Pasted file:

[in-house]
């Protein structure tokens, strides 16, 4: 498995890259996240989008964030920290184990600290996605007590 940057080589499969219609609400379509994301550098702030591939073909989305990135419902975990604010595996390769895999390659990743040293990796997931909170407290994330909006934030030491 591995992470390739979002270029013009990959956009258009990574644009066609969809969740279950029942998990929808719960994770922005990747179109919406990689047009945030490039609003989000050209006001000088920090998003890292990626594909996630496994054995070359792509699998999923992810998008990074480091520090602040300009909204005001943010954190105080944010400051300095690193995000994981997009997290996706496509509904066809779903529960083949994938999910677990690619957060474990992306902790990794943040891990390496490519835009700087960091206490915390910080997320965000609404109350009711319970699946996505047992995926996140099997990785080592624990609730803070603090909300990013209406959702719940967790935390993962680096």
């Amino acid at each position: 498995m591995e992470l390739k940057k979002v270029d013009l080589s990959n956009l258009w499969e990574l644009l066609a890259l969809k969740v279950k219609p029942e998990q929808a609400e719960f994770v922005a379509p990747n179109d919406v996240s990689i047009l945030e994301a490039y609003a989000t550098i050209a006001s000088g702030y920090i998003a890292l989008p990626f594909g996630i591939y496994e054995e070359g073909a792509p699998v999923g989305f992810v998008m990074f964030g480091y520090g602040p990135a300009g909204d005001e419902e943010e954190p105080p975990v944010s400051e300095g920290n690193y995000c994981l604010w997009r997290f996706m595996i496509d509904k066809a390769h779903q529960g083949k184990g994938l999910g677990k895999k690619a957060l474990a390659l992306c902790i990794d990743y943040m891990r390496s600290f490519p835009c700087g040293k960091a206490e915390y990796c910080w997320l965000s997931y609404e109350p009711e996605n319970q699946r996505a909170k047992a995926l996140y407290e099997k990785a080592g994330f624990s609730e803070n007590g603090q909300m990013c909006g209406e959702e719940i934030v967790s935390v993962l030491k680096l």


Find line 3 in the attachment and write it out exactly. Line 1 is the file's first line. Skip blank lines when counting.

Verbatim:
């Amino acid at each position: 498995m591995e992470l390739k940057k979002v270029d013009l080589s990959n956009l258009w499969e990574l644009l066609a890259l969809k969740v279950k219609p029942e998990q929808a609400e719960f994770v922005a379509p990747n179109d919406v996240s990689i047009l945030e994301a490039y609003a989000t550098i050209a006001s000088g702030y920090i998003a890292l989008p990626f594909g996630i591939y496994e054995e070359g073909a792509p699998v999923g989305f992810v998008m990074f964030g480091y520090g602040p990135a300009g909204d005001e419902e943010e954190p105080p975990v944010s400051e300095g920290n690193y995000c994981l604010w997009r997290f996706m595996i496509d509904k066809a390769h779903q529960g083949k184990g994938l999910g677990k895999k690619a957060l474990a390659l992306c902790i990794d990743y943040m891990r390496s600290f490519p835009c700087g040293k960091a206490e915390y990796c910080w997320l965000s997931y609404e109350p009711e996605n319970q699946r996505a909170k047992a995926l996140y407290e099997k990785a080592g994330f624990s609730e803070n007590g603090q909300m990013c909006g209406e959702e719940i934030v967790s935390v993962l030491k680096l």